Everybody’s a DJ until you put four tape machines in front of them. Yeah, to vinyl purists, Kerri Chandler continues to tour his all tape DJ rig, and it never gets old.

This month, Kerri Chandler’s tapes closed out SONAR in Barcelona, a beautiful, tactile end to three days of music in Catalunya. (That venue SONAR claims is the “largest dancefloor in the world.” It’s a cavernous continuous convention floor environment that comfortably accommodates crowds of 15,000 in a way that makes that number feel like an intimate club.)

RA’s studio recording of Kerri’s setup is the best way to watch this because you can see how he works.

This isn’t just a random novelty: it’s a legend reproducing equipment from back in the day. And technologically speaking, you could make a decent argument that the reel-to-reel is better than vinyl, as Kerri explained to RA in the feature accompanying the story:

“Unlike turntables, you don’t have to worry about skipping, vibrations or a dirty stylus. In fact at times if I saw the needle was a bit dirty while I was playing out at a club, I would make a quick copy to tape for about a minute, run it back, play the tape, clean the stylus and bring the record back in.”

Before easy access to digital recording tech, edits also meant splicing tape, meaning that a collection of historical edits could be found on tape as its natural habitat. More often, you’d see one tape machine for loops or as a backup to the turntables, but RA recalls that Frankie Knuckles and David Morales mixed on them.

The incredible thing is just how silky-smooth Kerri’s mixes are on this. Apart from the added labor of spooling the tape, it’s simply not as easy to cue and mix on tape as on vinyl – so why does this mix sound so much better than a lot of digital mixing?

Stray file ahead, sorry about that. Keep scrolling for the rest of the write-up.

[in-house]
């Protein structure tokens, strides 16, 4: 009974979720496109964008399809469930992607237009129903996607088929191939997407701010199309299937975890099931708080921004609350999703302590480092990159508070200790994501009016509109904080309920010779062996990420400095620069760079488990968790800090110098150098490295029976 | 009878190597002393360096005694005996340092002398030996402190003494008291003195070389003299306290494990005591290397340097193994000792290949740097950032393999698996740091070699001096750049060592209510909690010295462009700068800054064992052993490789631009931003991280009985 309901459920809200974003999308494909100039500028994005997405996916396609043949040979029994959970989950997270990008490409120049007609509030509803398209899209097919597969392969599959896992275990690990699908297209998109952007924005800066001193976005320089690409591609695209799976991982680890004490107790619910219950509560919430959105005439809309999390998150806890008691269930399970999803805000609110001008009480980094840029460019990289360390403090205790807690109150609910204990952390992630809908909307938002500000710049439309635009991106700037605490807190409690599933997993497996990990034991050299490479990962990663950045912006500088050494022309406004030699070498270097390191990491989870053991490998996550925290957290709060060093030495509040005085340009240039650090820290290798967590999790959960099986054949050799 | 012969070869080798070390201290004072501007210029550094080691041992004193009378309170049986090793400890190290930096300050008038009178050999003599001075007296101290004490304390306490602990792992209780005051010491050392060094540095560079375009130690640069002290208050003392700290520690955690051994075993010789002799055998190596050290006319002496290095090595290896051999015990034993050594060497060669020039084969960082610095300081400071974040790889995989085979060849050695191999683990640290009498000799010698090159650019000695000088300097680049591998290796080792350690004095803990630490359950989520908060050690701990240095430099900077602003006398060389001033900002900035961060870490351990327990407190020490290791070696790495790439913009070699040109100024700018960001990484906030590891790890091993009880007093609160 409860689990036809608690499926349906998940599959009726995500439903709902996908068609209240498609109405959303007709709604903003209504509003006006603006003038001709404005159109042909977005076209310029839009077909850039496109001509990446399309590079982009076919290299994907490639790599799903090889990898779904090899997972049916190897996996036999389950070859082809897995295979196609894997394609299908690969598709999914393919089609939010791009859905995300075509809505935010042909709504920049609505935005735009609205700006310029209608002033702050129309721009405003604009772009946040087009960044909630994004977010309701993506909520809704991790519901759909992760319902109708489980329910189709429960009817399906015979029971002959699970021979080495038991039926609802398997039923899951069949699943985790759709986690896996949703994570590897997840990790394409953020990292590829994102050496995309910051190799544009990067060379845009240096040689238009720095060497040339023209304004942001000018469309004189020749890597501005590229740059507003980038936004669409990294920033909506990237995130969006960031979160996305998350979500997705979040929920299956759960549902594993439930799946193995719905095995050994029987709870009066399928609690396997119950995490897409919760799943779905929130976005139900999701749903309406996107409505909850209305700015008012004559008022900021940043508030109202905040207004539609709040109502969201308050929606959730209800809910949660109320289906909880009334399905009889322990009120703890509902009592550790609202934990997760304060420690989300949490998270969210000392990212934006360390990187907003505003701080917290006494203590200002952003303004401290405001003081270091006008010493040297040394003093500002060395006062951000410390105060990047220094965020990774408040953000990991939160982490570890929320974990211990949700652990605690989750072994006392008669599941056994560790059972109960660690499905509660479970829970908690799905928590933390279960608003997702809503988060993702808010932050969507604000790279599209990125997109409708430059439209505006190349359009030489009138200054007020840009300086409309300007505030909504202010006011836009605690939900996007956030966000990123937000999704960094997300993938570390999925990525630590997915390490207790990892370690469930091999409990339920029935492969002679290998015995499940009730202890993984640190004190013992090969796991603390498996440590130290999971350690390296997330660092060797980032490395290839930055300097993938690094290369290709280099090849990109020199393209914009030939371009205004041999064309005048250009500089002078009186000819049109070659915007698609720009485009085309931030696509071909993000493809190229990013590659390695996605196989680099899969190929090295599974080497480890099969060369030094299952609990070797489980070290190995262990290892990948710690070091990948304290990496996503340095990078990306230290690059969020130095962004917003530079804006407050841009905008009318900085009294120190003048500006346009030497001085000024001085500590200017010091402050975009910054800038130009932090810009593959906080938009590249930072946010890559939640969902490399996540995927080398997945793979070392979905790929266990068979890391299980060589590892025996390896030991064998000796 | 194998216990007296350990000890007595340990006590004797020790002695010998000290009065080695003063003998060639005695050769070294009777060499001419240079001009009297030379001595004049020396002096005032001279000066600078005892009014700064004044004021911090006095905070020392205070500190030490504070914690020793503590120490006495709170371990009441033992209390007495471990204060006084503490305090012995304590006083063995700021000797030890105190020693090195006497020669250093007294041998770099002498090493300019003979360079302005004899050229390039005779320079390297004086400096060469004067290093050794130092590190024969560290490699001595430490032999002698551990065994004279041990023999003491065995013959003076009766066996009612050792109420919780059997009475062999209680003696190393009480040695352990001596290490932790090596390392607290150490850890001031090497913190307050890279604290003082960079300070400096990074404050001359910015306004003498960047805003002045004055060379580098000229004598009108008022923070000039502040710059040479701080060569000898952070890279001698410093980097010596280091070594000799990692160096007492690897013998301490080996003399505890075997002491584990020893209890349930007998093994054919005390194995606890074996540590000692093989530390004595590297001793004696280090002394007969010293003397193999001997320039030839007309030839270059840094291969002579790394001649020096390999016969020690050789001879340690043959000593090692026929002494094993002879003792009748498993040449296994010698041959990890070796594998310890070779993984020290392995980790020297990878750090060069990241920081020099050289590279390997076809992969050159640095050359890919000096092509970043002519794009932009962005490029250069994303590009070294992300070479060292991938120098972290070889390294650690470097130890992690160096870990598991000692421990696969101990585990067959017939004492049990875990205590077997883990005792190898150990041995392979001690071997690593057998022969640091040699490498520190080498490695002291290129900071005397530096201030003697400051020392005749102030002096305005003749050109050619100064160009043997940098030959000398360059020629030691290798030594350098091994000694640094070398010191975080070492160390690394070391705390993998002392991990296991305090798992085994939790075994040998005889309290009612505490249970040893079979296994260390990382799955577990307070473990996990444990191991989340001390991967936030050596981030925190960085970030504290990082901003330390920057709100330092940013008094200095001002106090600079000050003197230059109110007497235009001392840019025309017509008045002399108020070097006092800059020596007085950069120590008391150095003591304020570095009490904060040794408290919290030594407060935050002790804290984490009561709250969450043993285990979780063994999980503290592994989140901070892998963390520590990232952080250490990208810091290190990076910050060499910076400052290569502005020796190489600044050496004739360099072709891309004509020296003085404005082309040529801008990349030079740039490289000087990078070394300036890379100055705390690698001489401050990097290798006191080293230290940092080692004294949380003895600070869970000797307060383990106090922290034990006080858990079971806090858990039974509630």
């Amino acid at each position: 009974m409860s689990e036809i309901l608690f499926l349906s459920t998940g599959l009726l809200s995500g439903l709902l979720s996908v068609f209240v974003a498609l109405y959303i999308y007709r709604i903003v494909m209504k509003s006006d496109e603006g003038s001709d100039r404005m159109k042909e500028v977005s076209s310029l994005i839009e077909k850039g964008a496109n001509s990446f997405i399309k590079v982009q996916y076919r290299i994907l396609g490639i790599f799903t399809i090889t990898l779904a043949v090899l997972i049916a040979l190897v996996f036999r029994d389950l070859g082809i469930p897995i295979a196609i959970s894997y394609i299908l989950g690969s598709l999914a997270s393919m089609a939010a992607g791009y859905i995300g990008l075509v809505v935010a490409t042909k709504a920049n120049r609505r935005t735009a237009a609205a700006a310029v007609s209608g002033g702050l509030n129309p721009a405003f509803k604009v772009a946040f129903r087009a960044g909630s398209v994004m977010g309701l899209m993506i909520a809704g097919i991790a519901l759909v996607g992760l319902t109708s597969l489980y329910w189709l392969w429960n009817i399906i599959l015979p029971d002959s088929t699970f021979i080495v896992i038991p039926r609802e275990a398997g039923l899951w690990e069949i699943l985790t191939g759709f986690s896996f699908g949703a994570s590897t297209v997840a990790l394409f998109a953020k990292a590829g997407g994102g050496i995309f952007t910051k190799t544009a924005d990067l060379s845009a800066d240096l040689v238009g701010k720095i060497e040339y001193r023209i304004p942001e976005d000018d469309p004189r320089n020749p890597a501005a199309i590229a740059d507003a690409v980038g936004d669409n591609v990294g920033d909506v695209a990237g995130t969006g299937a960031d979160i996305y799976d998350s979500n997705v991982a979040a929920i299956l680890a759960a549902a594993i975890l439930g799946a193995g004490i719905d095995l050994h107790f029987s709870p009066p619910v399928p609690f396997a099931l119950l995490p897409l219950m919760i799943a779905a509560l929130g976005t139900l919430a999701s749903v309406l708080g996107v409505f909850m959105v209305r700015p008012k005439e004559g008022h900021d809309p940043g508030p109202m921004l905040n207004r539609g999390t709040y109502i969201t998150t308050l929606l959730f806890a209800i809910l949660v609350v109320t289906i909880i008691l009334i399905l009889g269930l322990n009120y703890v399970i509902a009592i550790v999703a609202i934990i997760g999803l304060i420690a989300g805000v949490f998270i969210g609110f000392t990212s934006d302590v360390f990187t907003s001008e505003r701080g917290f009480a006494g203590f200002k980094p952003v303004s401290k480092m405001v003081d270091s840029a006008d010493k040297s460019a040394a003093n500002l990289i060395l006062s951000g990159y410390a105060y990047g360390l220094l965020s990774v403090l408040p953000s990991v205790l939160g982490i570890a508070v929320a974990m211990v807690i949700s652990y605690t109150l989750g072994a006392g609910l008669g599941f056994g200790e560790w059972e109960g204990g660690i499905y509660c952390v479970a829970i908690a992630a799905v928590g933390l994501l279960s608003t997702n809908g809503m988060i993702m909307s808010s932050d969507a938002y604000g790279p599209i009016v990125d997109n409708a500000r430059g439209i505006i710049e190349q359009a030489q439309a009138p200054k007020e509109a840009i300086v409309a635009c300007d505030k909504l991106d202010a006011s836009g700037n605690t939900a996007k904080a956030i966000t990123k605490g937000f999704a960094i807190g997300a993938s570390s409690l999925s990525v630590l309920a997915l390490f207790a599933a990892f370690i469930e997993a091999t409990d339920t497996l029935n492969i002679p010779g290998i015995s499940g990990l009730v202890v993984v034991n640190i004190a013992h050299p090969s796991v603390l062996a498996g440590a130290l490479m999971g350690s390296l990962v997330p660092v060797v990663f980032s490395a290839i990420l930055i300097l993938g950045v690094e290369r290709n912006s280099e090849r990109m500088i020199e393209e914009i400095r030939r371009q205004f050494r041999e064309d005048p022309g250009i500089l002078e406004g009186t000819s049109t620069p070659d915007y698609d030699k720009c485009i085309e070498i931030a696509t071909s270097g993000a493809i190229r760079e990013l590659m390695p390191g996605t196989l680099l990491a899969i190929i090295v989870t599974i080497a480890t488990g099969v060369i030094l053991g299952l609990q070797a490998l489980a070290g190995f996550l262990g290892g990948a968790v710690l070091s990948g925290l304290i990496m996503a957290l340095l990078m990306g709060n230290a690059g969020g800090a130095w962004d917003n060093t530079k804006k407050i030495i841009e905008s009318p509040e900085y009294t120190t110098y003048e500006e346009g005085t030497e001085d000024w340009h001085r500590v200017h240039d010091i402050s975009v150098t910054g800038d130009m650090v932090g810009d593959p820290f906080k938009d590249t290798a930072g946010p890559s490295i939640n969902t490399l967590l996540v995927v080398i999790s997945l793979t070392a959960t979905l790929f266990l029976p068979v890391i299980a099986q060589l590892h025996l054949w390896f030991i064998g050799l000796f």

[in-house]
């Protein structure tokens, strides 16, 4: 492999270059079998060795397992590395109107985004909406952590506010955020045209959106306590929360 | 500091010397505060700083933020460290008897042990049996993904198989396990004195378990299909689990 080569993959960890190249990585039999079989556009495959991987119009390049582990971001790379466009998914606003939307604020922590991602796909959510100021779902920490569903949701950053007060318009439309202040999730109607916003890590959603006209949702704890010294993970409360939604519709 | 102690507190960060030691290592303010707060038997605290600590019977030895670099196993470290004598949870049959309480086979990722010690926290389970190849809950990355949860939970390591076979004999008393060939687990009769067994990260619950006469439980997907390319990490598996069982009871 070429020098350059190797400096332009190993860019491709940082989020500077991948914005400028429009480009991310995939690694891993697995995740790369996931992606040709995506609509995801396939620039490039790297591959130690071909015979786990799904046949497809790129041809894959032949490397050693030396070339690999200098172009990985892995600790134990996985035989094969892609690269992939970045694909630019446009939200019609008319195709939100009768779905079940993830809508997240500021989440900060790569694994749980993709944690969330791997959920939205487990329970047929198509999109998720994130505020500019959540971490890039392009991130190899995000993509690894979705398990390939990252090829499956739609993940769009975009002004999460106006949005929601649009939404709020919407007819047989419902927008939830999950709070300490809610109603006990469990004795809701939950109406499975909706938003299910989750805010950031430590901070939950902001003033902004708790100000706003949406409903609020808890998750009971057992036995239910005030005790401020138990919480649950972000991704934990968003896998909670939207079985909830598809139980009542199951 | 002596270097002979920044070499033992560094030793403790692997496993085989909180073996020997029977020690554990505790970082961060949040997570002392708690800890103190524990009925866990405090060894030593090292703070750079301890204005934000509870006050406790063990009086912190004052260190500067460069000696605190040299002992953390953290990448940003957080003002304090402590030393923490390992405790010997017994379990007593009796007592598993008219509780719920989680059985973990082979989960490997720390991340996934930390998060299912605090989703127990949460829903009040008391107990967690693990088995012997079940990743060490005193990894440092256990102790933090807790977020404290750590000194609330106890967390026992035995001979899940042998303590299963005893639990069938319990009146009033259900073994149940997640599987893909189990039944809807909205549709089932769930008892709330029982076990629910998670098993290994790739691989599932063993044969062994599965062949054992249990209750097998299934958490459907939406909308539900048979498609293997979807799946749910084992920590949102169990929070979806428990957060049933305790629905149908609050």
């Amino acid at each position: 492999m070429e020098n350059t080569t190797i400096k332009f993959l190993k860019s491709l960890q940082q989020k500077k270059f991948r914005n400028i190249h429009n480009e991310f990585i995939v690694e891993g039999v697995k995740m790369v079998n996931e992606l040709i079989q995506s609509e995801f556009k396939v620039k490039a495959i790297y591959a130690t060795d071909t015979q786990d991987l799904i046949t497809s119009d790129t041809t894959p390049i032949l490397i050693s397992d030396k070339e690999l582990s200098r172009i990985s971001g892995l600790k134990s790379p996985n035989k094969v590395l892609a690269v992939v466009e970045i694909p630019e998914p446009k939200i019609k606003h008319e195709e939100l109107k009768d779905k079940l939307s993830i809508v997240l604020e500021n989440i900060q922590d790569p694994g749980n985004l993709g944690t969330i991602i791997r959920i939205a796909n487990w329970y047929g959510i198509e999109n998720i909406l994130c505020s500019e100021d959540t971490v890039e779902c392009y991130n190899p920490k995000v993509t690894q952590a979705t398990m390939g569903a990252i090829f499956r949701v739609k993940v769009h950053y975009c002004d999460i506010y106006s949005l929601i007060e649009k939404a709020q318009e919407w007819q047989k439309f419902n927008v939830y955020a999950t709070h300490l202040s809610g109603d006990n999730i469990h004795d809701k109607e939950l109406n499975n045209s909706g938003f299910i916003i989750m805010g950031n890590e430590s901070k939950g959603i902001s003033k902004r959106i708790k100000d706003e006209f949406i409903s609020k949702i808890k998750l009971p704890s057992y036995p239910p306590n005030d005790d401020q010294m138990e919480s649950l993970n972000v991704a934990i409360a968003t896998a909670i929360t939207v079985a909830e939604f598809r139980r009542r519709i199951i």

And the gear is gorgeous.

You’ll see a ton of planning in these sets, too – check the handwritten notes and tape prep.

The tape machine in question here is a Pioneer RT-707, produced in Japan from 1977-1982.That has the advantage of being slightly more compact – well, as reel-to-reels go. It has the rack-mount design with the reels in front instead of towering above the device like Mickey Mouse ears as on many other devices of the era. (That looks more comfortable in the DJ booth to me, anyway.)

And there is a pitch control on the front, albeit with a small potentiometer for control.

Reel to Reel writes about it – there’s auto-reverse and high-end sound without being quite as expensive as some of the devices in its class:

The Pioneer RT-707 is a rack-mountable stereo four-track tape deck with three motors and a pitch controllable AC Servo Direct Drive capstan motor. No belts to stretch or crack, ensuring low wow & flutter over a long working life. This machine is built like a tank and most technicians will tell you that they don’t see many of these in for service. With its unique dimensions, it is similar to the RT-701 which was introduced one year earlier. The 707 added  foil-sensing auto reverse for playback and the following additions located on the back panel-  output level pots , DIN input outputs and switched AC terminals. Recording can only be done in the forward direction only.

Of course, reel-to-reel enthusiasts will likely have their favorite device from Otari, TEAC/Tascam, etc.

I have fond memories of my dad’s TEAC player and the household collection of reels that sat between the vinyl and, eventually, compact cassette. Reel-to-reel equipment has become a problematic format, though, because of cost of the medium itself – the gear is actually not so difficult to find and maintain. Basically, it would help if you had Kerri Chandler’s fees. But we can enjoy the results for free.

Here, have some more music. It’s almost better than air conditioning for the summer.

On a budget?

I recommend compact cassettes: cheaper machines, cheaper media (by far), and easier to travel with! Have I written about something like that before? Yes, yes I have: